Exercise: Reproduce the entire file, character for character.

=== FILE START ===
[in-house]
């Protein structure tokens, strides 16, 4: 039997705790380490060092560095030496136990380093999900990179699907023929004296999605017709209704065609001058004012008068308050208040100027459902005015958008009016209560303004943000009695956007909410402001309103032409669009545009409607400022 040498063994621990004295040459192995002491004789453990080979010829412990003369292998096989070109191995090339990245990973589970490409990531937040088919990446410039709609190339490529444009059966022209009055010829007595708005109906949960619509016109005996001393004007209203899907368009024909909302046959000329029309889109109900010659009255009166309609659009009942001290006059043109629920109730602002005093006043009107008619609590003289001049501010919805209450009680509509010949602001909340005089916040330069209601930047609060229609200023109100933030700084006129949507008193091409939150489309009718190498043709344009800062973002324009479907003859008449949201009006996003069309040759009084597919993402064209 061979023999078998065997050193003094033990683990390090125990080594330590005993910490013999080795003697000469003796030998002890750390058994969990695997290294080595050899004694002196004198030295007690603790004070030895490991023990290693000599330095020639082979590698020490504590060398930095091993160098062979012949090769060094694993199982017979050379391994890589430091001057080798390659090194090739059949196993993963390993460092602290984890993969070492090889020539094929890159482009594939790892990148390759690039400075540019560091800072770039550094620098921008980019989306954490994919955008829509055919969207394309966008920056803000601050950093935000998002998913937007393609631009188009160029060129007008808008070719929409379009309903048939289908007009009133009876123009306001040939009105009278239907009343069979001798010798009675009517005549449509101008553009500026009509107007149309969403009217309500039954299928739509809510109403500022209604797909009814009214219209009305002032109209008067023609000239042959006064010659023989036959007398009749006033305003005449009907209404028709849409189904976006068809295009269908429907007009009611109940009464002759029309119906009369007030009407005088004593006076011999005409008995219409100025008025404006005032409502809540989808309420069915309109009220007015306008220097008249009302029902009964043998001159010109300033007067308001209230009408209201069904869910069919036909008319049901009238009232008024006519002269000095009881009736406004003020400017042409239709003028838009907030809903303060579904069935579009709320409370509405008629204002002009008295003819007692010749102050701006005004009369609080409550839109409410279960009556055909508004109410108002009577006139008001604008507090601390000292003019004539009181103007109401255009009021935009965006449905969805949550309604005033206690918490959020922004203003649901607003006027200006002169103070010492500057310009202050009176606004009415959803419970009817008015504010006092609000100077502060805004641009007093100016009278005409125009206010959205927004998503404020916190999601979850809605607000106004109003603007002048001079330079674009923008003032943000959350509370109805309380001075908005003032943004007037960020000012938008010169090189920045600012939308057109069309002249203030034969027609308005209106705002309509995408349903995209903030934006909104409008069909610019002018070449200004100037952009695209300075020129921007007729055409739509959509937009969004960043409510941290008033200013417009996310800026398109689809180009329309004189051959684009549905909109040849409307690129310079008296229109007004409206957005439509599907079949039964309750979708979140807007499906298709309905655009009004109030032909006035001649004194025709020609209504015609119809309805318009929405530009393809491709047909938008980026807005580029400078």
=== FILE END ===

[in-house]
């Protein structure tokens, strides 16, 4: 039997705790380490060092560095030496136990380093999900990179699907023929004296999605017709209704065609001058004012008068308050208040100027459902005015958008009016209560303004943000009695956007909410402001309103032409669009545009409607400022 040498063994621990004295040459192995002491004789453990080979010829412990003369292998096989070109191995090339990245990973589970490409990531937040088919990446410039709609190339490529444009059966022209009055010829007595708005109906949960619509016109005996001393004007209203899907368009024909909302046959000329029309889109109900010659009255009166309609659009009942001290006059043109629920109730602002005093006043009107008619609590003289001049501010919805209450009680509509010949602001909340005089916040330069209601930047609060229609200023109100933030700084006129949507008193091409939150489309009718190498043709344009800062973002324009479907003859008449949201009006996003069309040759009084597919993402064209 061979023999078998065997050193003094033990683990390090125990080594330590005993910490013999080795003697000469003796030998002890750390058994969990695997290294080595050899004694002196004198030295007690603790004070030895490991023990290693000599330095020639082979590698020490504590060398930095091993160098062979012949090769060094694993199982017979050379391994890589430091001057080798390659090194090739059949196993993963390993460092602290984890993969070492090889020539094929890159482009594939790892990148390759690039400075540019560091800072770039550094620098921008980019989306954490994919955008829509055919969207394309966008920056803000601050950093935000998002998913937007393609631009188009160029060129007008808008070719929409379009309903048939289908007009009133009876123009306001040939009105009278239907009343069979001798010798009675009517005549449509101008553009500026009509107007149309969403009217309500039954299928739509809510109403500022209604797909009814009214219209009305002032109209008067023609000239042959006064010659023989036959007398009749006033305003005449009907209404028709849409189904976006068809295009269908429907007009009611109940009464002759029309119906009369007030009407005088004593006076011999005409008995219409100025008025404006005032409502809540989808309420069915309109009220007015306008220097008249009302029902009964043998001159010109300033007067308001209230009408209201069904869910069919036909008319049901009238009232008024006519002269000095009881009736406004003020400017042409239709003028838009907030809903303060579904069935579009709320409370509405008629204002002009008295003819007692010749102050701006005004009369609080409550839109409410279960009556055909508004109410108002009577006139008001604008507090601390000292003019004539009181103007109401255009009021935009965006449905969805949550309604005033206690918490959020922004203003649901607003006027200006002169103070010492500057310009202050009176606004009415959803419970009817008015504010006092609000100077502060805004641009007093100016009278005409125009206010959205927004998503404020916190999601979850809605607000106004109003603007002048001079330079674009923008003032943000959350509370109805309380001075908005003032943004007037960020000012938008010169090189920045600012939308057109069309002249203030034969027609308005209106705002309509995408349903995209903030934006909104409008069909610019002018070449200004100037952009695209300075020129921007007729055409739509959509937009969004960043409510941290008033200013417009996310800026398109689809180009329309004189051959684009549905909109040849409307690129310079008296229109007004409206957005439509599907079949039964309750979708979140807007499906298709309905655009009004109030032909006035001649004194025709020609209504015609119809309805318009929405530009393809491709047909938008980026807005580029400078």